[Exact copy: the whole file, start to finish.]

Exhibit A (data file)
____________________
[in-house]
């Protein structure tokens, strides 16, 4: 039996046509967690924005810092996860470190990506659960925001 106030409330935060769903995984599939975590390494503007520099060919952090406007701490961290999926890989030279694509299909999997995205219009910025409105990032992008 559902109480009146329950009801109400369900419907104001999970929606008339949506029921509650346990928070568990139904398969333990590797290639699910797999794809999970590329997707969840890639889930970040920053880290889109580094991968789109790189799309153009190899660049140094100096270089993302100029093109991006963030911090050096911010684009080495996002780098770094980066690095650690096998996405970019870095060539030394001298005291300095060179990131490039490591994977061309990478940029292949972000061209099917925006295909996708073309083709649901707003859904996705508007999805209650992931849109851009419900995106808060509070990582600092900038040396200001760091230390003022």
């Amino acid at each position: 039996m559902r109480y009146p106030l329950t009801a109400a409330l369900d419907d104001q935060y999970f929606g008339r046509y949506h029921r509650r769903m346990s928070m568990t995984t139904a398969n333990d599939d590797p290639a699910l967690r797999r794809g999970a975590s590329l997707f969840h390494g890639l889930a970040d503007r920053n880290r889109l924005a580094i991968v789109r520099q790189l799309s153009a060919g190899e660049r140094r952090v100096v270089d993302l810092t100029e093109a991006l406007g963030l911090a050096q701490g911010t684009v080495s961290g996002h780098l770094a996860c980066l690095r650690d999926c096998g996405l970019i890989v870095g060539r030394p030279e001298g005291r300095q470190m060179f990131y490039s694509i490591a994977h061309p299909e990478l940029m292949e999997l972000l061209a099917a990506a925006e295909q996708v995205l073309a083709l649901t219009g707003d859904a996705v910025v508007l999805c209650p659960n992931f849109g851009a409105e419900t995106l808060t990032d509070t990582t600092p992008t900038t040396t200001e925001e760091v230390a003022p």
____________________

[in-house]
């Protein structure tokens, strides 16, 4: 039996046509967690924005810092996860470190990506659960925001 106030409330935060769903995984599939975590390494503007520099060919952090406007701490961290999926890989030279694509299909999997995205219009910025409105990032992008 559902109480009146329950009801109400369900419907104001999970929606008339949506029921509650346990928070568990139904398969333990590797290639699910797999794809999970590329997707969840890639889930970040920053880290889109580094991968789109790189799309153009190899660049140094100096270089993302100029093109991006963030911090050096911010684009080495996002780098770094980066690095650690096998996405970019870095060539030394001298005291300095060179990131490039490591994977061309990478940029292949972000061209099917925006295909996708073309083709649901707003859904996705508007999805209650992931849109851009419900995106808060509070990582600092900038040396200001760091230390003022």
């Amino acid at each position: 039996m559902r109480y009146p106030l329950t009801a109400a409330l369900d419907d104001q935060y999970f929606g008339r046509y949506h029921r509650r769903m346990s928070m568990t995984t139904a398969n333990d599939d590797p290639a699910l967690r797999r794809g999970a975590s590329l997707f969840h390494g890639l889930a970040d503007r920053n880290r889109l924005a580094i991968v789109r520099q790189l799309s153009a060919g190899e660049r140094r952090v100096v270089d993302l810092t100029e093109a991006l406007g963030l911090a050096q701490g911010t684009v080495s961290g996002h780098l770094a996860c980066l690095r650690d999926c096998g996405l970019i890989v870095g060539r030394p030279e001298g005291r300095q470190m060179f990131y490039s694509i490591a994977h061309p299909e990478l940029m292949e999997l972000l061209a099917a990506a925006e295909q996708v995205l073309a083709l649901t219009g707003d859904a996705v910025v508007l999805c209650p659960n992931f849109g851009a409105e419900t995106l808060t990032d509070t990582t600092p992008t900038t040396t200001e925001e760091v230390a003022p």